The Iraq Study Group (ISG), formed on 15 March 2006, released its findings on 6 December 2006 against the backdrop of a political crisis in the United States. The components of this crisis include the collapse of public support for the US venture in Iraq, the "trouncing" of President Bush's party in the mid-term elections on 7 November, and the subsequent "resignation" of two senior figures: defence secretary Donald Rumsfeld, and the US ambassador to the United Nations, John Bolton.
The ISG lists seventy-nine recommendations for future US security policy in Iraq. Most of them can be categorised under three headings:
- a shift in the United States mission from a military role to a support role is required
- continued US support will depend on the Iraqi government meeting periodic benchmarks towards "national reconciliation"
- most controversially, the US should initiate a diplomatic blitz that involves regional and international states, including official enemies Syria and Iran; and furthermore, that the US must work towards a settlement of the Israeli-Arab conflict.
Tareq Y Ismael is professor of political science at the University of Calgary, and editor of the International Journal of Contemporary Iraqi Studies. Among his many books are Middle East Politics Today: Government and Civil Society (University Press of Florida, 2001); (co-edited with William W Haddad) Iraq: The Human Cost of History (Pluto Press, 2003); and (with Jacqueline S Ismael), The Iraqi Predicament: People in the Quagmire of Power Politics (Pluto Press, 2004)
Tareq Y Ismael wishes to acknowledge the invaluable contribution of his postgraduate research assistant Christopher Langille to this article
The subject of this article is James A Baker III, Lee H Hamilton, et al., The Iraq Study Group Report: The Way Forward A New Approach (United States Institute for Peace, 2 December 2006)
An Iraqi shift?
The ISG correctly notes that the exercise of force by the United States has been largely ineffective in stabilising the country, and further concedes that Iraqi security forces are also currently ineffective (where not compromised by militia ties). As such, the group recommends that the US mission in Iraq shift from a direct military function to a "support" one, speeding the training of Iraqi forces and the embedding of qualified US officers and military personnel with Iraqi units.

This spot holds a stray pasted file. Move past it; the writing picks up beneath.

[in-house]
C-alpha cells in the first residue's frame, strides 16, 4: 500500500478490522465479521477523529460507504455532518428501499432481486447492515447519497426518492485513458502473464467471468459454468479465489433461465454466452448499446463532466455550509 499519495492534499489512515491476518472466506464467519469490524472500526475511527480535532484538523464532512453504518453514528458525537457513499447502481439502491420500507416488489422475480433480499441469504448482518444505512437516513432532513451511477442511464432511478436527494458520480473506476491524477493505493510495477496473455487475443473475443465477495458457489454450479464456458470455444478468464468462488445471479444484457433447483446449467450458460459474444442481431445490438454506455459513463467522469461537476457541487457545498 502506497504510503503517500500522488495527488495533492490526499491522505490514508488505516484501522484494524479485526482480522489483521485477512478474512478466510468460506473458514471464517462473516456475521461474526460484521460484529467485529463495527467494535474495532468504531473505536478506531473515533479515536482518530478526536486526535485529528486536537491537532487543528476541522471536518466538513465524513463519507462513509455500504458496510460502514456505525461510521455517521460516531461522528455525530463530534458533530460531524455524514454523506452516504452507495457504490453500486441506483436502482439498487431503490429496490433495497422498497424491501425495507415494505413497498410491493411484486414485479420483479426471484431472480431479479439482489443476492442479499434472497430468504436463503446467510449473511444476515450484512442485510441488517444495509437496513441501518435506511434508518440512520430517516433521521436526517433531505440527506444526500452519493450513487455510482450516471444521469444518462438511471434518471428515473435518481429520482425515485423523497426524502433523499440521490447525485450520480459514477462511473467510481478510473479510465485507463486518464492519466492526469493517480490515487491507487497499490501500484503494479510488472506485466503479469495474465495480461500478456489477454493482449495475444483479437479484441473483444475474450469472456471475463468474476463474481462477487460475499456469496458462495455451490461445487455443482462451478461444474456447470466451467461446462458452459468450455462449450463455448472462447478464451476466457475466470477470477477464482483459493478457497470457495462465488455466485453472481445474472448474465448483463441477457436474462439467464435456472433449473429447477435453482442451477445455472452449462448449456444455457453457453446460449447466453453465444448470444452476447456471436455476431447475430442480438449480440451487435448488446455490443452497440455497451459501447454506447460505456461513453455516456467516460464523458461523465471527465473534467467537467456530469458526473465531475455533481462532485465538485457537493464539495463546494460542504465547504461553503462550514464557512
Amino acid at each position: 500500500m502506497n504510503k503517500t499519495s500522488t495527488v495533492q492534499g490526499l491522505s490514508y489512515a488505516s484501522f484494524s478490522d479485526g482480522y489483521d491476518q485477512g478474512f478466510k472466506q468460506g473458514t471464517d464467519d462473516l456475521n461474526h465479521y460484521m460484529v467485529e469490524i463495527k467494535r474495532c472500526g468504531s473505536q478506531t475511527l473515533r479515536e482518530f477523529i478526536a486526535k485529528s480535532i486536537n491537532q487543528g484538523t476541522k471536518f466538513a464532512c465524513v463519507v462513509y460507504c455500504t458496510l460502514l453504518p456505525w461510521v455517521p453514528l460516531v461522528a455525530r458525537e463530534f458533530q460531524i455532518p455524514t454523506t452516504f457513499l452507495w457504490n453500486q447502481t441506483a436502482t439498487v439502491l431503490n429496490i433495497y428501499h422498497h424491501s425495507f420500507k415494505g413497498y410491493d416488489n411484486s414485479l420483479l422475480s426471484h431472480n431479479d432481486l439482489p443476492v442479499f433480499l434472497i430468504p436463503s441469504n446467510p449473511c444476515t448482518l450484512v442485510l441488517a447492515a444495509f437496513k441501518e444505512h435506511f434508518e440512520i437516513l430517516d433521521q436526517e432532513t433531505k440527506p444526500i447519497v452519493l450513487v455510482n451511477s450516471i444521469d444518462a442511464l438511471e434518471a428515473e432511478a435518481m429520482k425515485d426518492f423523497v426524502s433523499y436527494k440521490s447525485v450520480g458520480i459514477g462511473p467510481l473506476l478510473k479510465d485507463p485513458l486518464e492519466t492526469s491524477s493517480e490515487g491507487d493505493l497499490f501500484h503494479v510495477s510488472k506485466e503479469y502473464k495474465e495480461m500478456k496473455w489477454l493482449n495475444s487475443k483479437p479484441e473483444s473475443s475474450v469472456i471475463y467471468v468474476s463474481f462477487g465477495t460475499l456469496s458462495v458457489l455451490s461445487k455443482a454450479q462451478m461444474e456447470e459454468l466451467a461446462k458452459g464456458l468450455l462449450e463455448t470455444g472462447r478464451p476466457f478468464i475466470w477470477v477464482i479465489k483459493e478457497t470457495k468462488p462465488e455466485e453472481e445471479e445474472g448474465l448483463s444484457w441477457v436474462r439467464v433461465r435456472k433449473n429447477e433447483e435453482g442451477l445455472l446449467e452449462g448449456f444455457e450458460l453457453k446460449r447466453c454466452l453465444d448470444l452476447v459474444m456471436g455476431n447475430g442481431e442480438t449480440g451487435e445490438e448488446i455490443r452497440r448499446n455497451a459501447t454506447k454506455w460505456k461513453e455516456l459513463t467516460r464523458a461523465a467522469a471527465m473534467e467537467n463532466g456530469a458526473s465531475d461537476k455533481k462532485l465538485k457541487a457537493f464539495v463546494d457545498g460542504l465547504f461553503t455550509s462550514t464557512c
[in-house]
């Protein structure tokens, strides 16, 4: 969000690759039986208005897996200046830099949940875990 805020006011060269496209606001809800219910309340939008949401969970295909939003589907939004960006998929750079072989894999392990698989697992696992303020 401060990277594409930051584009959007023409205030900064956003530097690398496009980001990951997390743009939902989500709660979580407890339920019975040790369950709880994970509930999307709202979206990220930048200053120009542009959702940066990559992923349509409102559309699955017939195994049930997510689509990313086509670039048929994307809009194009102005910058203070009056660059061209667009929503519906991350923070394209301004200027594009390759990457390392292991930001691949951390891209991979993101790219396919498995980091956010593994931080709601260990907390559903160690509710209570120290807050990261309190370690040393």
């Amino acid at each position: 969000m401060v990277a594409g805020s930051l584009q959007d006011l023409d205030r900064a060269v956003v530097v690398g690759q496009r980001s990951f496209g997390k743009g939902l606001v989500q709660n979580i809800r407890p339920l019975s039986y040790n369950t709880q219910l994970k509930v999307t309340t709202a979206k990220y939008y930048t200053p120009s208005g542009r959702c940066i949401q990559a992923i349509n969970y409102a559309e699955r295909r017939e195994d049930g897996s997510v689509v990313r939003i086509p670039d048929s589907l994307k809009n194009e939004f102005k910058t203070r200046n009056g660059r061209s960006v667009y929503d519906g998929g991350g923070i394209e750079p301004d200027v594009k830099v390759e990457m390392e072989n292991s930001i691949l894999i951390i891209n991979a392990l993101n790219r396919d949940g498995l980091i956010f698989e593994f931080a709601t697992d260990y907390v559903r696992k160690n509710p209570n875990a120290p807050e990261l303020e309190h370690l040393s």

While the sectarian affiliation of much of the Iraqi security apparatus is acknowledged, it seems nevertheless to be presumed that increased training can create an effective national force. This is a devil's bargain: for even if the US succeeds in creating a militarily effective Iraqi army/police, it will be difficult to shed the forces' sectarian militia ties; at the same time, the embedding of US officers in Iraqi units will reinforce public perceptions that the Iraqi army/police extends US - not sovereign Iraqi - power.
The ISG argues that continued US support for Iraqi forces and the national government must be made contingent on the ability of the Iraqi government to meet "national reconciliation" benchmarks; in the absence of any progress on this front, the ISG recommends that America withdraw support for the government and its security forces (page 65).
The measures of national reconciliation recommended by the ISG include: a review of the Iraqi constitution, a qualified reversal of de-Ba'athification, amnesty and dialogue with armed factions (Sunni insurgents, al-Sadr group, Shi'a paramilitaries), and a settlement of the Kirkuk issue (page 61).
National reconciliation, noble and essential for certain, is nonetheless absurd within the context of contemporary Iraq. The nominal government of Iraq commands little authority - the bulk of its members live either abroad or as permanent residents in Baghdad's Green Zone. Furthermore, the very structure of the government is one of enforced sectarianism, where state bureaucracies have become the fiefdoms of competing militias. The Iraqi government, as it currently stands, is a pastiche of sectarian interests, whose survival depends exclusively on US support: it therefore lacks the will or the way to initiate a programme of "national reconciliation".